Often unbearably tense and frequently hilarious, Quentin Tarantino’s second film, following his greatly admired 1992 cult hit Reservoir Dogs, is still his masterpiece.
Tarantino’s brilliantly inventive and exuberant direction of his ultra-smart, sadistically violent 1994 thriller dazzlingly mixes witty humour with scary bursts of action as it focuses on the bizarre lives of a group of LA small-time crooks.
Paying serious attention to its credentials as both a black comedy and a crime thriller, it paints a credible portrait of the nineties LA criminal culture while delivering an endless supply of the cleverest of wisecracks and punches both to the gut and the sensibilities, all the time eliciting way above their usual game performances from his hand-picked, all-star cast.
Making his movie comeback after years of misfires, John Travolta is outstanding as dangerously thick, dim-witted killer Vincent Vega, who’s ordered to retrieve a mysterious black briefcase from his duplicitous mob boss Marsellus Wallace (Ving Rhames).
Travolta memorably discusses hamburgers and what Big Macs are called in other countries (‘you know what they call a Quarter Pounder with Cheese in Paris? They call it a Royale with Cheese’) with his equally dangerous fellow hitman Jules Winnfield (Samuel L Jackson) and dances the twist while flirting with Marsellus’s sexy, drug-addled wife Mia Wallace (Uma Thurman) in between relishing some ultra-bloody killings.
Bruce Willis also gives one of his most iconic performances as the double-crossing prize-fighter Butch Coolidge, Maria de Medeiros scores as his absent-minded French sweetheart Fabienne and there are notable turns from Harvey Keitel, Christopher Walken, Eric Stoltz, Rosanna Arquette, Steve Buscemi and Quentin Tarantino himself. The actors’ wages represented $5million of the film’s $8million cost.
As co-writer with Roger Avary, Tarantino cleverly weaves together three lurid lowlife stories (‘the oldest in the book’, he calls them) in a perfect, complex circular structure that satisfyingly has the film beginning and ending in the same place at around the same time. So the tale opens and closes in the apparently cosy, everyday setting of a diner, where a young couple, Pumpkin (Tim Roth) and Honey Bunny (Amanda Plummer) are casually planning a holdup.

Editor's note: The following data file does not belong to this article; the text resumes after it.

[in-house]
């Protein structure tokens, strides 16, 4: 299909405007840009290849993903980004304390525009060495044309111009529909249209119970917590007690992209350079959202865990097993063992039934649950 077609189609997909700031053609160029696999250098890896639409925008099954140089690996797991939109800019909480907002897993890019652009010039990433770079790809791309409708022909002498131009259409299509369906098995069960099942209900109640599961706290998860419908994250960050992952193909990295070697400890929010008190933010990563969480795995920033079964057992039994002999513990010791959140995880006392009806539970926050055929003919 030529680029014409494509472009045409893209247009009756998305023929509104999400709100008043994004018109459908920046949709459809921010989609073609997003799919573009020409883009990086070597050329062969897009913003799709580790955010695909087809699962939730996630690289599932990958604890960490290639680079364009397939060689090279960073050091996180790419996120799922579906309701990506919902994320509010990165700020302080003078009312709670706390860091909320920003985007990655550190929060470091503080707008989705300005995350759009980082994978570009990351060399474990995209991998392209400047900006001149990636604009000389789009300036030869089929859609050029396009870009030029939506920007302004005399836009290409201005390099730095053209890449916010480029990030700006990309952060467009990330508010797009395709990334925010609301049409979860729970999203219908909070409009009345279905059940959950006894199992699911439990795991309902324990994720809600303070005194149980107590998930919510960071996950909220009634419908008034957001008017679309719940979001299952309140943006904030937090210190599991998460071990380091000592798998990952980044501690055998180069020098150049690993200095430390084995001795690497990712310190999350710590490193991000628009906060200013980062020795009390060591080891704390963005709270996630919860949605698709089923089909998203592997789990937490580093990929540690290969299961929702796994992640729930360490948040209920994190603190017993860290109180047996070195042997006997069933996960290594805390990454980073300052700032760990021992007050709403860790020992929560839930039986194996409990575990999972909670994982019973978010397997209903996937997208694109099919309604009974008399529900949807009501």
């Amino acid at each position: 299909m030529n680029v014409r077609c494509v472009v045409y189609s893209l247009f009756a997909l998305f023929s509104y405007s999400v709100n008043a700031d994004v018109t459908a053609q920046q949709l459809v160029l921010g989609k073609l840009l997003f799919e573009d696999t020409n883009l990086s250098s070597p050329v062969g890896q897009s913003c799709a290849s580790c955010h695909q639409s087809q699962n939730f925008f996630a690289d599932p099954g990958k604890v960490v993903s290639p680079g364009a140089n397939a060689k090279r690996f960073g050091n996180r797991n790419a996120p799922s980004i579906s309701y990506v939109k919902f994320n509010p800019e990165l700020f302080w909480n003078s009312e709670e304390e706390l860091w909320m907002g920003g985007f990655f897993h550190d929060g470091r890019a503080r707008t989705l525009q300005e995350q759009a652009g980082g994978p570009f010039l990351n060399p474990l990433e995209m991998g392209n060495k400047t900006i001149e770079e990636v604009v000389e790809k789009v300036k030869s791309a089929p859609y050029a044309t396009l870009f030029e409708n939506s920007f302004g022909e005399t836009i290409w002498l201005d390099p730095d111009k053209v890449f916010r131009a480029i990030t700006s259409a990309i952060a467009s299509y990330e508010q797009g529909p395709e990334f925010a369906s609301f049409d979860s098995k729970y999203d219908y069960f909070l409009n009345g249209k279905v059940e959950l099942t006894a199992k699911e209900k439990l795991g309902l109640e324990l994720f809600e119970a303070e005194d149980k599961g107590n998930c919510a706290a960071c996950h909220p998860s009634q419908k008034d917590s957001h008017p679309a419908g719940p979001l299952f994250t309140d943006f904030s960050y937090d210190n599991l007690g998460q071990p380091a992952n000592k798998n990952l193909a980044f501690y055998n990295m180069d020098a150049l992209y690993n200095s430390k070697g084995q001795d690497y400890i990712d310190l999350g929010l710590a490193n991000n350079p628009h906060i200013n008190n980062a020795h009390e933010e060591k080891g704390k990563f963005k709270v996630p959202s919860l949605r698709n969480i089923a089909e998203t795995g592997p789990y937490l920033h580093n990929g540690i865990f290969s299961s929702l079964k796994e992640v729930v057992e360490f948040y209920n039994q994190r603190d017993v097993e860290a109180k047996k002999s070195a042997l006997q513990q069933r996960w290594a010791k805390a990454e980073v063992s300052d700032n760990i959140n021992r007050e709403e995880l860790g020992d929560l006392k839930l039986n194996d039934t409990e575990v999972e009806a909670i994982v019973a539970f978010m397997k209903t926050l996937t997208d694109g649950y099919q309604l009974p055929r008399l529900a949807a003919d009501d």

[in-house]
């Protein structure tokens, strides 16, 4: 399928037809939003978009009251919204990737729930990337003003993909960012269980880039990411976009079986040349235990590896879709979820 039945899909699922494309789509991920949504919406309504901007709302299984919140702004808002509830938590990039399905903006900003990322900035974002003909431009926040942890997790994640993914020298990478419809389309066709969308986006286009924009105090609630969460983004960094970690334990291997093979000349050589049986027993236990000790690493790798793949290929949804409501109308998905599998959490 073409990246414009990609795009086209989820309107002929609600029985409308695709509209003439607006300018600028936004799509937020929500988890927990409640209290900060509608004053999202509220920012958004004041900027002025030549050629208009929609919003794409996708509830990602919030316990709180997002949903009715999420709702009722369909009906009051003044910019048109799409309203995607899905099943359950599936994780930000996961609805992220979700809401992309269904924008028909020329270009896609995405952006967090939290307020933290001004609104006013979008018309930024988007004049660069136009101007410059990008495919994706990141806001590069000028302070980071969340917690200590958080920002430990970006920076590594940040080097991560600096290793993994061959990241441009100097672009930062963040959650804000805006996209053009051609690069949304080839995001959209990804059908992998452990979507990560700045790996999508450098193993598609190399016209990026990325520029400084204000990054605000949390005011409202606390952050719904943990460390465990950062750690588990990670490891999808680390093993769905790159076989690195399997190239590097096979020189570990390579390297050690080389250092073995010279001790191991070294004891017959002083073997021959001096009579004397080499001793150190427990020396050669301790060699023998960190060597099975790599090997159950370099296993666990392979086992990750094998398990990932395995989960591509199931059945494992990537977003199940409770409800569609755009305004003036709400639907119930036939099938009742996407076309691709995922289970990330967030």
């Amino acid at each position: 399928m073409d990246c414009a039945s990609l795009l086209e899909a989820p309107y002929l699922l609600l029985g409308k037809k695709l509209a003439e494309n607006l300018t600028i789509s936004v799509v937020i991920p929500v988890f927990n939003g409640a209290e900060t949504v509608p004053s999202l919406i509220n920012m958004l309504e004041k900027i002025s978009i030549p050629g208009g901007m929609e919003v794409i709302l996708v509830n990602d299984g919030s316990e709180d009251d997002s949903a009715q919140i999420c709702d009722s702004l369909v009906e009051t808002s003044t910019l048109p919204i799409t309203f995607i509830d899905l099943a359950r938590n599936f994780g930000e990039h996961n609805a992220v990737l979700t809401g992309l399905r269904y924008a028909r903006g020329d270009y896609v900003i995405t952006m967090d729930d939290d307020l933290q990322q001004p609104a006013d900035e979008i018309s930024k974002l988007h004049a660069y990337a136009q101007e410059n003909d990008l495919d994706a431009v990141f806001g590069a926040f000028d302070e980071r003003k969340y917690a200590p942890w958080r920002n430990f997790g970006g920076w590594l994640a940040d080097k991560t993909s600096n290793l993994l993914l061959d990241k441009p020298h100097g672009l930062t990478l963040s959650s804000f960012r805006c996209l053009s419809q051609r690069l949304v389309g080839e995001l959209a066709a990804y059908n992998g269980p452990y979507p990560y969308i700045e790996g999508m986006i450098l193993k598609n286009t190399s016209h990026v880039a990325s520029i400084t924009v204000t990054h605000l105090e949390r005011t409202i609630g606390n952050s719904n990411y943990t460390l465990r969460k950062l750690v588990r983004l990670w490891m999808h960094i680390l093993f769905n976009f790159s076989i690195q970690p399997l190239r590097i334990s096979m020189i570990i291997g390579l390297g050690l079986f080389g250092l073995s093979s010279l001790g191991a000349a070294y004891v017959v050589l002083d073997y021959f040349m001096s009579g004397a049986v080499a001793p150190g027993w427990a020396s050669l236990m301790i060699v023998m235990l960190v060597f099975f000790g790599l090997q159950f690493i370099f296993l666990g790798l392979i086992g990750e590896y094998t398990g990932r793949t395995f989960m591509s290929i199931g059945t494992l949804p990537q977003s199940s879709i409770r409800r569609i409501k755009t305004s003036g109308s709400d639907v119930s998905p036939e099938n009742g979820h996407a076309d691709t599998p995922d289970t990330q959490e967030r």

The writers’ scheme is to avoid making an anthology movie of short stories, which have usually proved unpopular and difficult to sell to producers and the public alike. But instead their goal is to ‘organically intertwine the separate stories so in the end you think you’ve seen only one movie, a movie about a community of characters’.
The rich, rewarding and splendidly quirky, dialogue-heavy script is rightly universally admired and honoured. Oscar, Bafta and Golden Globe award winners for best original screenplay, which in printed form went on to be the first movie script to sell a million copies. At one time in the nineties, everyone seemed to have a copy on their shelves. It was an icon of the culture. How many were actually read, I’m not so sure.
Who cares if this film isn’t about anything, or is style over substance? Or that the screenplay is just one long digression after another, throwing in the kitchen sink, the baby and the bathwater to have wicked, adult fun. Few films have more style or can find a wittier or more entertaining way to say nothing.
A controversial proponent of the cathartic nature of film violence, Tarantino joked that he was surprised when Pulp Fiction won the Palme D’Or main prize at the Cannes Film Festival in 1994 because ‘My films aren’t about bringing people together’.
Stephen Hibbert plays The Gimp, Julia Sweeney is Raquel, Peter Greene is Zed, Duane Whitaker is Maynard and Alexis Arquette plays Fourth Man.
© Derek Winnert 2013 Classic Movie Review 13
Check out more reviews on http://derekwinnert.com/